Long-term clinical benefits and costs of an integrated rehabilitation programme compared with outpatient physiotherapy for chronic knee pain

Jessep, Sally A., Walsh, Nicola E., Ratcliffe, Julie and Hurley, Michael V. (2009) Long-term clinical benefits and costs of an integrated rehabilitation programme compared with outpatient physiotherapy for chronic knee pain. Physiotherapy, 95(2), pp. 94-102. ISSN (print) 0031-9406

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Abstract

BACKGROUND: Chronic knee pain is a major cause of disability in the elderly. Management guidelines recommend exercise and self-management interventions as effective treatments. The authors previously described a rehabilitation programme integrating exercise and self-management [Enabling Self-management and Coping with Arthritic knee Pain through Exercise (ESCAPE-knee pain)] that produced short-term improvements in pain and physical function, but sustaining these improvements is difficult. Moreover, the programme is untried in clinical environments, where it would ultimately be delivered. OBJECTIVES: To establish the feasibility of ESCAPE-knee pain and compare its clinical effectiveness and costs with outpatient physiotherapy. DESIGN: Pragmatic, randomised controlled trial. SETTING: Outpatient physiotherapy department and community centre. PARTICIPANTS: Sixty-four people with chronic knee pain. INTERVENTIONS: Outpatient physiotherapy compared with ESCAPE-knee pain. OUTCOMES: The primary outcome was physical function assessed using the Western Ontario and McMaster Universities Osteoarthritis Index. Secondary outcomes included pain, objective functional performance, anxiety, depression, exercise-related health beliefs and healthcare utilisation. All outcomes were assessed at baseline and 12 months after completing the interventions (primary endpoint). ANCOVA investigated between-group differences. RESULTS: Both groups demonstrated similar improvements in clinical outcomes. Outpatient physiotherapy cost pound 130 per person and the healthcare utilisation costs of participants over 1 year were pound 583. The ESCAPE-knee pain programme cost pound 64 per person and the healthcare utilisation costs of participants over 1 year were pound 320. CONCLUSIONS: ESCAPE-knee pain can be delivered as a community-based integrated rehabilitation programme for people with chronic knee pain. Both ESCAPE-knee pain and outpatient physiotherapy produced sustained physical and psychosocial benefits, but ESCAPE-knee pain cost less and was more cost-effective.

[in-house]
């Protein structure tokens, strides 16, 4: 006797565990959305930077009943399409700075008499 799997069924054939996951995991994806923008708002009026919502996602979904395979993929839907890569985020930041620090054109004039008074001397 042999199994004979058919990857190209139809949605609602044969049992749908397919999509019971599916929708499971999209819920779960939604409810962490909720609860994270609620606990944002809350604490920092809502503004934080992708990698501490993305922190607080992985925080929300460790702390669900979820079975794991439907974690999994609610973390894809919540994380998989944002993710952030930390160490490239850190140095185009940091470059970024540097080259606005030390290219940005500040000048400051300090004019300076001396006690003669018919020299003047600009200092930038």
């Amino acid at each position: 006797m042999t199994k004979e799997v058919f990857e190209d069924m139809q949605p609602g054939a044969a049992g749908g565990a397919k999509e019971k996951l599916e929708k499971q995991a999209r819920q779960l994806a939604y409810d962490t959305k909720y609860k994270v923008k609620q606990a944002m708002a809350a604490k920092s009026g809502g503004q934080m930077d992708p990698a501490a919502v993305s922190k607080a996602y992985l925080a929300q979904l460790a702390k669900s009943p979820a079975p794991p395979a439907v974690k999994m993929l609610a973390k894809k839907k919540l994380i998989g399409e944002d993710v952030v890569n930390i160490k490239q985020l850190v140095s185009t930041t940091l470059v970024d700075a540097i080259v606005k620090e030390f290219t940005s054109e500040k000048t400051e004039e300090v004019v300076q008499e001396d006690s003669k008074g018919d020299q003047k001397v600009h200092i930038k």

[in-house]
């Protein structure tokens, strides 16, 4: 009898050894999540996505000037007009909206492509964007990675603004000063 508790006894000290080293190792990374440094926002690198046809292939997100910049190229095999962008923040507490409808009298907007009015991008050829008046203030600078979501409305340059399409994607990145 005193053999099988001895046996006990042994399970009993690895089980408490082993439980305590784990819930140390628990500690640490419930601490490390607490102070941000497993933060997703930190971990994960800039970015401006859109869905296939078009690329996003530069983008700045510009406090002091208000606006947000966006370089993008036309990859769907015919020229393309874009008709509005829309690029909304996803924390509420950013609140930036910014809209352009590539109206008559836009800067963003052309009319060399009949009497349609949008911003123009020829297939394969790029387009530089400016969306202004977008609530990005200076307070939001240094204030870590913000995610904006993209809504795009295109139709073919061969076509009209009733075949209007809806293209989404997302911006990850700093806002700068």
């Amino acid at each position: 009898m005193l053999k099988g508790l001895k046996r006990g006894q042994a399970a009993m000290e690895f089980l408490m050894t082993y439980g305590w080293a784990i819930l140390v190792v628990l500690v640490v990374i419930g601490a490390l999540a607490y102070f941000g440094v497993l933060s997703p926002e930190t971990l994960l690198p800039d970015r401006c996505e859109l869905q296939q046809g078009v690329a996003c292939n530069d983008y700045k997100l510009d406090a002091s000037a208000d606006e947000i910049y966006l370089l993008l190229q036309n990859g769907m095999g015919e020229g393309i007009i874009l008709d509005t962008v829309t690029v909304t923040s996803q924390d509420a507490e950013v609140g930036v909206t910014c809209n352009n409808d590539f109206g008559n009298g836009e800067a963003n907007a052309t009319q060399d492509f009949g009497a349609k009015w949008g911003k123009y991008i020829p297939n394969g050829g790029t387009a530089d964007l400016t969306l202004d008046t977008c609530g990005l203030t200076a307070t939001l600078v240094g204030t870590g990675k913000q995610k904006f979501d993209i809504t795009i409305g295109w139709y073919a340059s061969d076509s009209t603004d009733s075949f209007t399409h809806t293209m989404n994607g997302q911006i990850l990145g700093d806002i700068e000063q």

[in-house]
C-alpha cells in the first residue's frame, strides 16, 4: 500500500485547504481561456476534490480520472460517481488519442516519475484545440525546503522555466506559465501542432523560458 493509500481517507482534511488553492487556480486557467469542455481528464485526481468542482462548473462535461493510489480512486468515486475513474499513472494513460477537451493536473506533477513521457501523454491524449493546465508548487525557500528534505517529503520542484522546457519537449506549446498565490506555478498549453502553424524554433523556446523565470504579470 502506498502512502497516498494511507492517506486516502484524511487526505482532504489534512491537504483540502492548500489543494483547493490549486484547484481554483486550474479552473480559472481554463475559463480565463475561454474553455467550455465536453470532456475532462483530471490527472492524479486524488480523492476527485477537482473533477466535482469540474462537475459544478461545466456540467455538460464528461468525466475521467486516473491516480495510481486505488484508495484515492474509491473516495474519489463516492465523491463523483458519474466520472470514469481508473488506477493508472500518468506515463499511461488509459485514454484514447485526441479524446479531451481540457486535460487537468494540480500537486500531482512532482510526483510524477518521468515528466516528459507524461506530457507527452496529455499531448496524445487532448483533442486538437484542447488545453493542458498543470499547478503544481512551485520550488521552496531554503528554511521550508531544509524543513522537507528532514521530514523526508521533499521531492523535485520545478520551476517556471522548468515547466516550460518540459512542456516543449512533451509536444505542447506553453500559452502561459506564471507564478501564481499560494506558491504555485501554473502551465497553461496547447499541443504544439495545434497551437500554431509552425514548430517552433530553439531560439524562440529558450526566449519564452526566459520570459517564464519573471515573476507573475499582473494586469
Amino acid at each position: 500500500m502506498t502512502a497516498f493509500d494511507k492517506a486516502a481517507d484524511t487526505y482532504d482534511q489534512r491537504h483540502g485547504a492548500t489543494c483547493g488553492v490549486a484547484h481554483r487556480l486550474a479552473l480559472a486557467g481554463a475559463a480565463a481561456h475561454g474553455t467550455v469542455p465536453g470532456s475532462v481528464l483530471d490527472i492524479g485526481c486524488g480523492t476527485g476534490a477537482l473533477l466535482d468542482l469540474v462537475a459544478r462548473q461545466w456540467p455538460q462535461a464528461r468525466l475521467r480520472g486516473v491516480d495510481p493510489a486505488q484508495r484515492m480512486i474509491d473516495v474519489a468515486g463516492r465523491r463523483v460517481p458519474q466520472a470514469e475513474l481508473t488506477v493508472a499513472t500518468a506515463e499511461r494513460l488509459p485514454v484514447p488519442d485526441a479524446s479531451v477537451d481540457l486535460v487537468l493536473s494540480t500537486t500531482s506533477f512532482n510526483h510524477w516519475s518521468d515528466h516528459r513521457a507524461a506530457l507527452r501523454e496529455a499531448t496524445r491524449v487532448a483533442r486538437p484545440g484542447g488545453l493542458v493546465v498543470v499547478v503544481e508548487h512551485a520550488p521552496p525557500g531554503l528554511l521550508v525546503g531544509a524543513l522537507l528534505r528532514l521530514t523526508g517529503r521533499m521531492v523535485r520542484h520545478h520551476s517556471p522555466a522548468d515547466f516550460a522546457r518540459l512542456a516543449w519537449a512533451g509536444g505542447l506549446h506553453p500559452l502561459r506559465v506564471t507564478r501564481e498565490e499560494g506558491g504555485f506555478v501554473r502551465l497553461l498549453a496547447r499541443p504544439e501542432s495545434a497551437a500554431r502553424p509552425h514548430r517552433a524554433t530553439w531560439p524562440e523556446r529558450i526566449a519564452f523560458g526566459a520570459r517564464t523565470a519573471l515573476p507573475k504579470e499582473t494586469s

Item Type: Article
Additional Information: This work was supported by the Arthritis Research Campaign and the Physiotherapy Research Foundation [Project Number PRF/03/3].
Research Area: Allied health professions and studies
Health services research
Faculty, School or Research Centre: Faculty of Health and Social Care Sciences
Related URLs:
Depositing User: Katrina Clifford
Date Deposited: 23 Nov 2010 10:30
Last Modified: 23 Nov 2010 10:30
URI: http://eprints.kingston.ac.uk/id/eprint/17319

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